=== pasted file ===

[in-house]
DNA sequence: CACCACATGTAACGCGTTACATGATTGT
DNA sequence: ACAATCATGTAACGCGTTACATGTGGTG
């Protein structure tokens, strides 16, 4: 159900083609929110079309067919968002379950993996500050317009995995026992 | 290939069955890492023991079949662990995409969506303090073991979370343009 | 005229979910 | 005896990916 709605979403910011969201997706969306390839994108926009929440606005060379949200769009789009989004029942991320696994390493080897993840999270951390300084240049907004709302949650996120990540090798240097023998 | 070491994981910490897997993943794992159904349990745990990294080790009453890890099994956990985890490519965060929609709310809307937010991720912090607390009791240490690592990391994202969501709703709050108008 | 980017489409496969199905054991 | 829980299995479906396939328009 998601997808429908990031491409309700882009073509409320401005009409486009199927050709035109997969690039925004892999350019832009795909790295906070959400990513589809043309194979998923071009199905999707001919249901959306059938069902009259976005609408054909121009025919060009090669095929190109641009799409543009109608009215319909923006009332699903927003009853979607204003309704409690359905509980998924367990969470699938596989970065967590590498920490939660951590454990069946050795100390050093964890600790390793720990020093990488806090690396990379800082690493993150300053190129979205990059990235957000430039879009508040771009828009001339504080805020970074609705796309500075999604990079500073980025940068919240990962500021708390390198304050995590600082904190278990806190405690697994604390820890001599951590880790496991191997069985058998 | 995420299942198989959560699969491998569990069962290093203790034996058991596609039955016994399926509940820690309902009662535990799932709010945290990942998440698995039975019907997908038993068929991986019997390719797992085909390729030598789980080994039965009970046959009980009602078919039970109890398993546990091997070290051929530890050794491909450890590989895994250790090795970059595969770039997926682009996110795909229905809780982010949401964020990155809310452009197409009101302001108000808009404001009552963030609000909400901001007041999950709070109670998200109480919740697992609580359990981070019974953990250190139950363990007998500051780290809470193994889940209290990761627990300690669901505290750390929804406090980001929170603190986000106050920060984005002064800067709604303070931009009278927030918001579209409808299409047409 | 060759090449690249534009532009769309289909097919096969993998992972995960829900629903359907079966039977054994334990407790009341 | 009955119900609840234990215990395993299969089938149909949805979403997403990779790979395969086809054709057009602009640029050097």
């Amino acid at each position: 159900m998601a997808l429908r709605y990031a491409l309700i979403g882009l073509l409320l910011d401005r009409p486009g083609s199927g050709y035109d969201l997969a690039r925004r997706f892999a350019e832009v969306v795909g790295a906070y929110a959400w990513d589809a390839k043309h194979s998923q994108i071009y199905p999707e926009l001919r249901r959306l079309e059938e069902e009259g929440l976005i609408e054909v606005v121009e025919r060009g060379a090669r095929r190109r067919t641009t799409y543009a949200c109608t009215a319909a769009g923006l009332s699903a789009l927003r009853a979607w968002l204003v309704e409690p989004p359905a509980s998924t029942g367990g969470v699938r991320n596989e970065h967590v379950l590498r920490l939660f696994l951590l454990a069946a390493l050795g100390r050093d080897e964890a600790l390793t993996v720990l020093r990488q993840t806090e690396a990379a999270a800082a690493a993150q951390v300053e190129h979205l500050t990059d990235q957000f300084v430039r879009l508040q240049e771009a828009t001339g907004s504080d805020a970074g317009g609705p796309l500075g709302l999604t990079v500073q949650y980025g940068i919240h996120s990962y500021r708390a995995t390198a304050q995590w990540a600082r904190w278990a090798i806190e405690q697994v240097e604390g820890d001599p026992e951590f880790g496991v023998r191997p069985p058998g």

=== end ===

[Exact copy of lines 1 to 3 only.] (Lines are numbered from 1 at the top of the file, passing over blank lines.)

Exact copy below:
[in-house]
DNA sequence: CACCACATGTAACGCGTTACATGATTGT
DNA sequence: ACAATCATGTAACGCGTTACATGTGGTG